A flaw within the Security Assertion Markup Language standard can be exploited to enable hackers to pose as someone else.
Attackers can manipulate a flaw within single-sign-on (SSO) systems to log in as another account user, Duo Security has disclosed.
Vulnerabilities in various libraries’ handling of Security Assertion Markup Language (SAML) can be modified to allow an attacker to pretend to be someone else.
This is according to Duo researcher Kelby Ludwig, who recently exposed the vulnerability in the Duo Network Gateway.
According to the report, OneLogin’s python-saml and ruby-saml, Clever’s saml2-js, the OmniAuth-SAML, and the Shibboleth openSAML C++ SSO toolkits were also affected by the bug.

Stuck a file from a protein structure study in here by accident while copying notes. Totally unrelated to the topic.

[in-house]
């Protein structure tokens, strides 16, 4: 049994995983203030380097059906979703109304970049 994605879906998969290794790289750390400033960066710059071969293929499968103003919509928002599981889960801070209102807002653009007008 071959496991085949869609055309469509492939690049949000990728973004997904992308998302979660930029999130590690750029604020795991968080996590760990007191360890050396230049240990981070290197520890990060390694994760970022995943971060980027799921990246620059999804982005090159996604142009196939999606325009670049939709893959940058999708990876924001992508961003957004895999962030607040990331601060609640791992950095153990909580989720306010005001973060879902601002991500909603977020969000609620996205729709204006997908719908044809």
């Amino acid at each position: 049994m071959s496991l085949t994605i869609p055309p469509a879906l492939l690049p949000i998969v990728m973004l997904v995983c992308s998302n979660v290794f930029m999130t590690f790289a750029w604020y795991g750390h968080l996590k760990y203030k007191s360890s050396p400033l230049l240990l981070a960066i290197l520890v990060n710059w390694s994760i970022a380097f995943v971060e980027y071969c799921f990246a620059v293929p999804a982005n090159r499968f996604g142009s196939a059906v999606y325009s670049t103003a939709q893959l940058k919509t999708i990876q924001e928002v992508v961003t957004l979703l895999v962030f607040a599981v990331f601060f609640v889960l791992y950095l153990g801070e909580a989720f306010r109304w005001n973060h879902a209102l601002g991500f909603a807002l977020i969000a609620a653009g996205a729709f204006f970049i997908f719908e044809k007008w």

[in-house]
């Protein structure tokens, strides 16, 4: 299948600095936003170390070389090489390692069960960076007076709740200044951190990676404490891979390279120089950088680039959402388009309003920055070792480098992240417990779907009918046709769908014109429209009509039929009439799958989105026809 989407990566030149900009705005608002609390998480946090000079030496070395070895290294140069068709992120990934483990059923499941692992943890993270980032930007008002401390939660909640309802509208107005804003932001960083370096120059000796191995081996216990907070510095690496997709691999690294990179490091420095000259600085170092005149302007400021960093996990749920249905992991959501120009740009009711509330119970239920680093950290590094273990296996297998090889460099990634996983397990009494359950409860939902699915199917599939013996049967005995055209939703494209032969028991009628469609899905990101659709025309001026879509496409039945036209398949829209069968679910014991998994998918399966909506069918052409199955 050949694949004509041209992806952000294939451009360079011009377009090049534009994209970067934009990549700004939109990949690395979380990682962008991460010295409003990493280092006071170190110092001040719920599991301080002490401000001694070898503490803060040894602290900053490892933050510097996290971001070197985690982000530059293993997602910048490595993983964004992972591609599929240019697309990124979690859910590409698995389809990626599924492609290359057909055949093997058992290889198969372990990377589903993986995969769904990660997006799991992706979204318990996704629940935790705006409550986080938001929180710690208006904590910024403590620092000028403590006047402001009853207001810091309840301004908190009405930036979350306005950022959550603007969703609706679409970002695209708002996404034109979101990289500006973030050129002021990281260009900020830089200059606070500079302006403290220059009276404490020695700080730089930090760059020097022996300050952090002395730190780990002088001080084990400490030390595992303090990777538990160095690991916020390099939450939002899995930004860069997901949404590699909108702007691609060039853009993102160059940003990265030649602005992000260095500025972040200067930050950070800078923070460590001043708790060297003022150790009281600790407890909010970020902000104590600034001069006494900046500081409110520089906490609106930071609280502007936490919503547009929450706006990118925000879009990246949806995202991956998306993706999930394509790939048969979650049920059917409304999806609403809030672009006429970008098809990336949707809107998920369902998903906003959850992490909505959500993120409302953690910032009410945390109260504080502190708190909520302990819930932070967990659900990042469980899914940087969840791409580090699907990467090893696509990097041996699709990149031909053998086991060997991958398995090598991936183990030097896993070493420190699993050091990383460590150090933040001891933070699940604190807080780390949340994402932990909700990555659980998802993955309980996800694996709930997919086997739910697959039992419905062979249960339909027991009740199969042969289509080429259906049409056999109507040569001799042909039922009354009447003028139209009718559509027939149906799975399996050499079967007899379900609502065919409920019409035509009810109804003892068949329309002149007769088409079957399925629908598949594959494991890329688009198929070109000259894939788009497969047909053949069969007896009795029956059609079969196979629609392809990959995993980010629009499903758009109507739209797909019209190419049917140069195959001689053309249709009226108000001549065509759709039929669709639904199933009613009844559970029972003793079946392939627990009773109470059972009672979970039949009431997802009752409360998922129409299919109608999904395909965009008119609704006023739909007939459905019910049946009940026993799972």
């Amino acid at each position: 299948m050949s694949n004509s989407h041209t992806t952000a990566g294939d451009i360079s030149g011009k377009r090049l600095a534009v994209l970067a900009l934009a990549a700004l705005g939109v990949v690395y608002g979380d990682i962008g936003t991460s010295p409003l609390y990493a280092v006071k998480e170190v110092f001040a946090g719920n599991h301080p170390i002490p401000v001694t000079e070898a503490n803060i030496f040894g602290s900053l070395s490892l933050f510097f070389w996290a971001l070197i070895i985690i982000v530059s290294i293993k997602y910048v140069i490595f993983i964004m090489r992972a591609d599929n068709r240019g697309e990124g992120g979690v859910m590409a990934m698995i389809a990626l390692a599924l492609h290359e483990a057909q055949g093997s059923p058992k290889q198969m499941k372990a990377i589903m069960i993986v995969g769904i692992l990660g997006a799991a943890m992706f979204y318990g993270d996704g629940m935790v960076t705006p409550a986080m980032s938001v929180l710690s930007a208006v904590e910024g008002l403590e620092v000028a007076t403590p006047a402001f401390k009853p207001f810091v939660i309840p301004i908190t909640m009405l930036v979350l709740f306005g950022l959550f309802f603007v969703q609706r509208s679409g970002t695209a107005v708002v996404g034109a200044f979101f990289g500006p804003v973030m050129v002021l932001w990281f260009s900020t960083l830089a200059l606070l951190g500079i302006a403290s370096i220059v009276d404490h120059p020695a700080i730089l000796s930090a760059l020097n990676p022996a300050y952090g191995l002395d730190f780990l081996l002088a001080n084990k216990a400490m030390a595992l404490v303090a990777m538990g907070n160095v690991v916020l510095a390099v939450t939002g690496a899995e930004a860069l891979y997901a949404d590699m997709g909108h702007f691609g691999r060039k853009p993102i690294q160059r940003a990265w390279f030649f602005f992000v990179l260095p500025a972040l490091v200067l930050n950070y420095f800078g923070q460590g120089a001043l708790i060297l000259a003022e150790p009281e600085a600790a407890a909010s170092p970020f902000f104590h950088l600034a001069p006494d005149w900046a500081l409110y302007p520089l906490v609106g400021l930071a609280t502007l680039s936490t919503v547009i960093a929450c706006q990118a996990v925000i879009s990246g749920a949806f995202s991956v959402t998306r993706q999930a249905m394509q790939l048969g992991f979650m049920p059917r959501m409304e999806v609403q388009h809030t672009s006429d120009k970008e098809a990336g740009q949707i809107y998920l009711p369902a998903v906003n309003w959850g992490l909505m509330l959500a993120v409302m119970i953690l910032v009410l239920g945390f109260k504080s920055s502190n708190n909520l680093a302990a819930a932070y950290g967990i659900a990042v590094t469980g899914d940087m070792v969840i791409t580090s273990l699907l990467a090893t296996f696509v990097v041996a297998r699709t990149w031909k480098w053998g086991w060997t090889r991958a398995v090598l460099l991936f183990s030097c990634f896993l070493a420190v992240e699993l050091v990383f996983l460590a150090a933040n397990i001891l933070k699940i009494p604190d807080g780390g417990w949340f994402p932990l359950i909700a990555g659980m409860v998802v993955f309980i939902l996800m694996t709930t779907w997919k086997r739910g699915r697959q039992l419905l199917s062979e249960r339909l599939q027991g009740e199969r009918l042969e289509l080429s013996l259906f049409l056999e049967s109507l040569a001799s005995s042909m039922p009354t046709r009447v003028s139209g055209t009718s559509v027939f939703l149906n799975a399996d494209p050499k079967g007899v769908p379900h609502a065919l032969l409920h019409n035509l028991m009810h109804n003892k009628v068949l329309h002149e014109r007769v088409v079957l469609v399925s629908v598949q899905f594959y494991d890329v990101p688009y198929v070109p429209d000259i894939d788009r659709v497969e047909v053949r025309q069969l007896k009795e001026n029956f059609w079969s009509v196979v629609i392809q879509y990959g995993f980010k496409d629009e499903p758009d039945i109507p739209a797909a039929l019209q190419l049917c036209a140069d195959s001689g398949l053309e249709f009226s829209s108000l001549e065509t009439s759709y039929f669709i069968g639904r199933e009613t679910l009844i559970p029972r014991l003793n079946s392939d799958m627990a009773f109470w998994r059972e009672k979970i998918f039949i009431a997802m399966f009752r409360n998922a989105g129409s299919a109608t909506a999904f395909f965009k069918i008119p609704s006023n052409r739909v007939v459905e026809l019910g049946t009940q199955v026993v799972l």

Ludwig explained that a remote attacker could modify the SAML content without invalidating the cryptographic signature which is needed for authentication.
This means that a hacker could modify the user ID to make it appear as though they are using another person’s account without knowing their password.
Ludwig did add that an attacker would have to have a log-in in order to access the SAML in the first place.
He noted: “Exploitation of the bug is very simple. It just requires intercepting the SAML message and changing seven characters.”
While posing as another user may not seem particularly dangerous, Ludwig added that it could enable hackers to easily change access from a low-level user to an administrator.